The Office of the Chief Statistician of the United States took a key step forward in its formal process to revise OMB’s statistical standards for collecting and reporting race and ethnicity data across Federal agencies by releasing a set of initial proposals in a Federal Register Notice. These are initial proposals developed by an Interagency Technical Working Group – they are not the final recommendations from the Working Group to OMB, and they do not represent the positions of OMB or the agencies participating on the Working Group.
Input from stakeholders and the public will be critical in guiding the Working Group as it continues to refine and finalize its recommendations. We encourage everyone to provide your thoughts and reactions to these proposals, including how you believe they may affect different communities, by April 12 at Regulations.gov, where you can submit comments starting tomorrow by searching for “OMB-2023-0001.” You can provide as little or as much feedback as you’d like for the Federal Register Notice (e.g., just addressing one question posed or responding to all aspects), and we welcome comments on any aspect of Directive No. 15 even if the topic wasn’t explicitly included in the FRN.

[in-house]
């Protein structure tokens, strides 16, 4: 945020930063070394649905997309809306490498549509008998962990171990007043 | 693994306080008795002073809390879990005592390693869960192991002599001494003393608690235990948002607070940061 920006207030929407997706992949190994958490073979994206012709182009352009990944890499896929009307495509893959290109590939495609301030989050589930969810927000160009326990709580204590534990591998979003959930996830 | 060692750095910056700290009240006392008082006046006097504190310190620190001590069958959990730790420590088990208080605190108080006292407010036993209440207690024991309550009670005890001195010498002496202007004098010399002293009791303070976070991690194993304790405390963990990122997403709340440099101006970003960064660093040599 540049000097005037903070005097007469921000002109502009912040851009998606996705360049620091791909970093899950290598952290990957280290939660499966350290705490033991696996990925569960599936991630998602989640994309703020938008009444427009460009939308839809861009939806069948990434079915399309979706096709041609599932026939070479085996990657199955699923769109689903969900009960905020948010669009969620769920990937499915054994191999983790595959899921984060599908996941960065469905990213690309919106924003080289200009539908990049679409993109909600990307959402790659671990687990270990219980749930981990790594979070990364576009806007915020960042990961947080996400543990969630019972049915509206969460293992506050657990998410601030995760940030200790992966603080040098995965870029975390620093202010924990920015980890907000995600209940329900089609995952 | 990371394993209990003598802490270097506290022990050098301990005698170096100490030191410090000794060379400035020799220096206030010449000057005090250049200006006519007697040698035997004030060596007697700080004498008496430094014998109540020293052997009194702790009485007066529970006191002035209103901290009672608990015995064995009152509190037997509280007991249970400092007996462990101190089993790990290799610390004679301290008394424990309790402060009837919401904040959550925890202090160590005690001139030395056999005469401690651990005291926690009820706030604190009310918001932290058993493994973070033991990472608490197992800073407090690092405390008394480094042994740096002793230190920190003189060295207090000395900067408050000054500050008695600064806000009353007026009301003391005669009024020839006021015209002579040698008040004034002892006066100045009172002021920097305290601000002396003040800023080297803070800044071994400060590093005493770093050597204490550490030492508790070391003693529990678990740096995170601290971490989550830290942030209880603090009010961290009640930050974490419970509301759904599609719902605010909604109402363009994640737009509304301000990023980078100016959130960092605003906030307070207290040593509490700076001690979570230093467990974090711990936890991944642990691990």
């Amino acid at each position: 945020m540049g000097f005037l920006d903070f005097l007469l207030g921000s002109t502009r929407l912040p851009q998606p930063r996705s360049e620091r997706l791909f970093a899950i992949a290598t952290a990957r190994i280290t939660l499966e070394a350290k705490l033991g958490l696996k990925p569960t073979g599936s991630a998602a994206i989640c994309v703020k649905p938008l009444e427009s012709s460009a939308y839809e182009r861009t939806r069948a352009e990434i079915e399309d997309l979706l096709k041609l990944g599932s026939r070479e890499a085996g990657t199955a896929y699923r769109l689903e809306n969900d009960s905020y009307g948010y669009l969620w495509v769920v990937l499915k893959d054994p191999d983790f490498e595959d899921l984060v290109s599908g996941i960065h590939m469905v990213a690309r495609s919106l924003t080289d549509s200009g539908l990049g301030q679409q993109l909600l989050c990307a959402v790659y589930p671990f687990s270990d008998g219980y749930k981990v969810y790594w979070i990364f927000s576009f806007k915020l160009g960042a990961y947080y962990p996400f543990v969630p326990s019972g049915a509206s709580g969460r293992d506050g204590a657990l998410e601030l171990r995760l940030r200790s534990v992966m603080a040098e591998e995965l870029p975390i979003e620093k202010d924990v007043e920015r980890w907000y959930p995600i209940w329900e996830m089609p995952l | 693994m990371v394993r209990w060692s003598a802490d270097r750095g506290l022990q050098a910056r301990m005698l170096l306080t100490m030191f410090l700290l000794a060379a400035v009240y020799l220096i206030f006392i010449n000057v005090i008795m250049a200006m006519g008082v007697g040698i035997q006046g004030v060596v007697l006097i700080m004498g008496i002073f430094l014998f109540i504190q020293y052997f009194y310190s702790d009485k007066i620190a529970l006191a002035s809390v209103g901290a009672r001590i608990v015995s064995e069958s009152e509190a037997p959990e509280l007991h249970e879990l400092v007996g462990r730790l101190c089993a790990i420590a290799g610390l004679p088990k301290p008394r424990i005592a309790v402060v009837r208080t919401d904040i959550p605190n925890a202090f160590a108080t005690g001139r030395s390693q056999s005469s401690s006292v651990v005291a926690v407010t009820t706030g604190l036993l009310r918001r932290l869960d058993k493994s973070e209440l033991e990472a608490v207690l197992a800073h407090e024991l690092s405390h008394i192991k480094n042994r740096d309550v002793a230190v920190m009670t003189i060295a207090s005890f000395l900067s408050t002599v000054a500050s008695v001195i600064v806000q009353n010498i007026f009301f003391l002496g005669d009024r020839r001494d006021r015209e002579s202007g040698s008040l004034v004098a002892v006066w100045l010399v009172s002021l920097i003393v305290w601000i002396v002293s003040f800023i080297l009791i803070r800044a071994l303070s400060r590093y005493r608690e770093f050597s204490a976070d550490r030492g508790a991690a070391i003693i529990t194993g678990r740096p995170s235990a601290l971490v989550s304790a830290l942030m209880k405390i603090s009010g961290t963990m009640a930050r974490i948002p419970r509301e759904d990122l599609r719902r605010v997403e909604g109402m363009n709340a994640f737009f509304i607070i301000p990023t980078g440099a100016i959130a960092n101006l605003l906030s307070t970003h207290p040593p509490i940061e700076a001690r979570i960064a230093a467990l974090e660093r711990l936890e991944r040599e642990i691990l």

PAA and APC will be submitting comments as organizations, but individuals are encouraged to do the same.
The Working Group also has a new public website at: spd15revision.gov. Here you can learn more about Directive No. 15, the Working Group, the initial revision proposals, and how the public can get involved. The Office of the Chief Statistician is committed to a full, transparent revision process, guided by input from the American people. Your participation in this process will play a critical role in helping us improve the way Federal agencies safely and accurately collect and use information on the race and ethnicity of our diverse America. This is vital to ensure our programs and policies are effective across the Federal government—and we look forward to sharing additional updates in the months ahead. Our office remains dedicated to the goal of completing these important revisions by the Summer of 2024.